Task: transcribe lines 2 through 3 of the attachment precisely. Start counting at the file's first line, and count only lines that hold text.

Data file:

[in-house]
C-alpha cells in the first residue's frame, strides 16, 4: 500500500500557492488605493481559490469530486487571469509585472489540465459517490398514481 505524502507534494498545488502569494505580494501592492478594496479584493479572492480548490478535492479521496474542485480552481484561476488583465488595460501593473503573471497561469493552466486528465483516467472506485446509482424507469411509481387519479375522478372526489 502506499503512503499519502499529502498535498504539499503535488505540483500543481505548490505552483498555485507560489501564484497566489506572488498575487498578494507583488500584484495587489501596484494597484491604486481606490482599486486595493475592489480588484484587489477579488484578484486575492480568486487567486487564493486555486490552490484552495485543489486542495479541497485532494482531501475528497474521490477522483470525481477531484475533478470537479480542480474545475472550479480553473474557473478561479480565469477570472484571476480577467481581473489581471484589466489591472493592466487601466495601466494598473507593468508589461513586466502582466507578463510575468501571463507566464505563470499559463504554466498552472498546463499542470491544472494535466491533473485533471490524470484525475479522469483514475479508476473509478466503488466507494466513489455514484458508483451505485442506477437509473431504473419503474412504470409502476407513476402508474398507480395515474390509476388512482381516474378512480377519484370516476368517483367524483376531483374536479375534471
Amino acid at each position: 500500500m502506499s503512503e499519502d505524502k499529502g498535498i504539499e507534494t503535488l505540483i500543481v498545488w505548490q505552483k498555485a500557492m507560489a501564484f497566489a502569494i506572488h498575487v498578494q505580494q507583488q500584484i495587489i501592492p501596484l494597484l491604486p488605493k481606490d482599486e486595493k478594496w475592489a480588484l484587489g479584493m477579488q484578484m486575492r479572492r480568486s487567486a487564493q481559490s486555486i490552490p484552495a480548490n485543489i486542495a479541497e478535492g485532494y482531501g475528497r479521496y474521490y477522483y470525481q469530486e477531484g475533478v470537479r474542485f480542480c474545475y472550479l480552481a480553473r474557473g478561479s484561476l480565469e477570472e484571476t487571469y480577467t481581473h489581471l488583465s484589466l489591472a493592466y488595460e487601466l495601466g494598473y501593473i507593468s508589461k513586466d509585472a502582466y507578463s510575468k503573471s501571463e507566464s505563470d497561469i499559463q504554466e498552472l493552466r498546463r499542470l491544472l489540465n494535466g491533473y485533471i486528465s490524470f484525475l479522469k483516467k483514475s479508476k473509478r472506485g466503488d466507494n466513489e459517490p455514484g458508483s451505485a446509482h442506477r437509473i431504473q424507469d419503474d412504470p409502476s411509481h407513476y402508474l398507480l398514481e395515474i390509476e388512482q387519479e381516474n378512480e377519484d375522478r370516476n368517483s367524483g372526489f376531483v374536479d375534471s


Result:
C-alpha cells in the first residue's frame, strides 16, 4: 500500500500557492488605493481559490469530486487571469509585472489540465459517490398514481 505524502507534494498545488502569494505580494501592492478594496479584493479572492480548490478535492479521496474542485480552481484561476488583465488595460501593473503573471497561469493552466486528465483516467472506485446509482424507469411509481387519479375522478372526489 502506499503512503499519502499529502498535498504539499503535488505540483500543481505548490505552483498555485507560489501564484497566489506572488498575487498578494507583488500584484495587489501596484494597484491604486481606490482599486486595493475592489480588484484587489477579488484578484486575492480568486487567486487564493486555486490552490484552495485543489486542495479541497485532494482531501475528497474521490477522483470525481477531484475533478470537479480542480474545475472550479480553473474557473478561479480565469477570472484571476480577467481581473489581471484589466489591472493592466487601466495601466494598473507593468508589461513586466502582466507578463510575468501571463507566464505563470499559463504554466498552472498546463499542470491544472494535466491533473485533471490524470484525475479522469483514475479508476473509478466503488466507494466513489455514484458508483451505485442506477437509473431504473419503474412504470409502476407513476402508474398507480395515474390509476388512482381516474378512480377519484370516476368517483367524483376531483374536479375534471
Amino acid at each position: 500500500m502506499s503512503e499519502d505524502k499529502g498535498i504539499e507534494t503535488l505540483i500543481v498545488w505548490q505552483k498555485a500557492m507560489a501564484f497566489a502569494i506572488h498575487v498578494q505580494q507583488q500584484i495587489i501592492p501596484l494597484l491604486p488605493k481606490d482599486e486595493k478594496w475592489a480588484l484587489g479584493m477579488q484578484m486575492r479572492r480568486s487567486a487564493q481559490s486555486i490552490p484552495a480548490n485543489i486542495a479541497e478535492g485532494y482531501g475528497r479521496y474521490y477522483y470525481q469530486e477531484g475533478v470537479r474542485f480542480c474545475y472550479l480552481a480553473r474557473g478561479s484561476l480565469e477570472e484571476t487571469y480577467t481581473h489581471l488583465s484589466l489591472a493592466y488595460e487601466l495601466g494598473y501593473i507593468s508589461k513586466d509585472a502582466y507578463s510575468k503573471s501571463e507566464s505563470d497561469i499559463q504554466e498552472l493552466r498546463r499542470l491544472l489540465n494535466g491533473y485533471i486528465s490524470f484525475l479522469k483516467k483514475s479508476k473509478r472506485g466503488d466507494n466513489e459517490p455514484g458508483s451505485a446509482h442506477r437509473i431504473q424507469d419503474d412504470p409502476s411509481h407513476y402508474l398507480l398514481e395515474i390509476e388512482q387519479e381516474n378512480e377519484d375522478r370516476n368517483s367524483g372526489f376531483v374536479d375534471s